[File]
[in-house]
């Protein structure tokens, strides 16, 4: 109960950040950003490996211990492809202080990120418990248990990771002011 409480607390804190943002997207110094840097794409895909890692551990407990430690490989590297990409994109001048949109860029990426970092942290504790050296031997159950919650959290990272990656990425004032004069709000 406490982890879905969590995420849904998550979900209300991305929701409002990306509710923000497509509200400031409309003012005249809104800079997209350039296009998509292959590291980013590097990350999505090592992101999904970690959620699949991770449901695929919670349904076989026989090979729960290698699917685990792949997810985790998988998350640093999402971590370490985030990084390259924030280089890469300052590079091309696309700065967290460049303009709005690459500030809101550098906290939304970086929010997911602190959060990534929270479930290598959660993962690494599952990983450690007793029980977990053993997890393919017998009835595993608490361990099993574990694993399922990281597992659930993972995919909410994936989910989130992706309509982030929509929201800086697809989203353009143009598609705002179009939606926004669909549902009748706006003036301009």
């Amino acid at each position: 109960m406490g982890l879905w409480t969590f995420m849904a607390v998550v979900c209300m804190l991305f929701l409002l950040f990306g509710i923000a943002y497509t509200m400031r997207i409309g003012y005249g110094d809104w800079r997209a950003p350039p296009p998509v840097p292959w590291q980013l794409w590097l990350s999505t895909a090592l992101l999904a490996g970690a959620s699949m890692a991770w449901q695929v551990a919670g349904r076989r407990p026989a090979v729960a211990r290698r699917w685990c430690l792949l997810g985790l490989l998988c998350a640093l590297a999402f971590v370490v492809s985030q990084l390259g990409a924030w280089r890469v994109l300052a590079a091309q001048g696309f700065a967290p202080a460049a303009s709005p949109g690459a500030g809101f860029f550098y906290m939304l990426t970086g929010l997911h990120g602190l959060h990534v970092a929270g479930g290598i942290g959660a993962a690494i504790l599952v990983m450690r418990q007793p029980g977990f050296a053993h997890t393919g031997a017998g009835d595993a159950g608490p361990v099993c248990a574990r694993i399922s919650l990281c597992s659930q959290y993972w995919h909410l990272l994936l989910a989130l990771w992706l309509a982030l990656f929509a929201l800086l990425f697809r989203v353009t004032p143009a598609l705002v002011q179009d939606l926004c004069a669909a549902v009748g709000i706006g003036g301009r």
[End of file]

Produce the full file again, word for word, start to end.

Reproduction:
[in-house]
């Protein structure tokens, strides 16, 4: 109960950040950003490996211990492809202080990120418990248990990771002011 409480607390804190943002997207110094840097794409895909890692551990407990430690490989590297990409994109001048949109860029990426970092942290504790050296031997159950919650959290990272990656990425004032004069709000 406490982890879905969590995420849904998550979900209300991305929701409002990306509710923000497509509200400031409309003012005249809104800079997209350039296009998509292959590291980013590097990350999505090592992101999904970690959620699949991770449901695929919670349904076989026989090979729960290698699917685990792949997810985790998988998350640093999402971590370490985030990084390259924030280089890469300052590079091309696309700065967290460049303009709005690459500030809101550098906290939304970086929010997911602190959060990534929270479930290598959660993962690494599952990983450690007793029980977990053993997890393919017998009835595993608490361990099993574990694993399922990281597992659930993972995919909410994936989910989130992706309509982030929509929201800086697809989203353009143009598609705002179009939606926004669909549902009748706006003036301009």
């Amino acid at each position: 109960m406490g982890l879905w409480t969590f995420m849904a607390v998550v979900c209300m804190l991305f929701l409002l950040f990306g509710i923000a943002y497509t509200m400031r997207i409309g003012y005249g110094d809104w800079r997209a950003p350039p296009p998509v840097p292959w590291q980013l794409w590097l990350s999505t895909a090592l992101l999904a490996g970690a959620s699949m890692a991770w449901q695929v551990a919670g349904r076989r407990p026989a090979v729960a211990r290698r699917w685990c430690l792949l997810g985790l490989l998988c998350a640093l590297a999402f971590v370490v492809s985030q990084l390259g990409a924030w280089r890469v994109l300052a590079a091309q001048g696309f700065a967290p202080a460049a303009s709005p949109g690459a500030g809101f860029f550098y906290m939304l990426t970086g929010l997911h990120g602190l959060h990534v970092a929270g479930g290598i942290g959660a993962a690494i504790l599952v990983m450690r418990q007793p029980g977990f050296a053993h997890t393919g031997a017998g009835d595993a159950g608490p361990v099993c248990a574990r694993i399922s919650l990281c597992s659930q959290y993972w995919h909410l990272l994936l989910a989130l990771w992706l309509a982030l990656f929509a929201l800086l990425f697809r989203v353009t004032p143009a598609l705002v002011q179009d939606l926004c004069a669909a549902v009748g709000i706006g003036g301009r």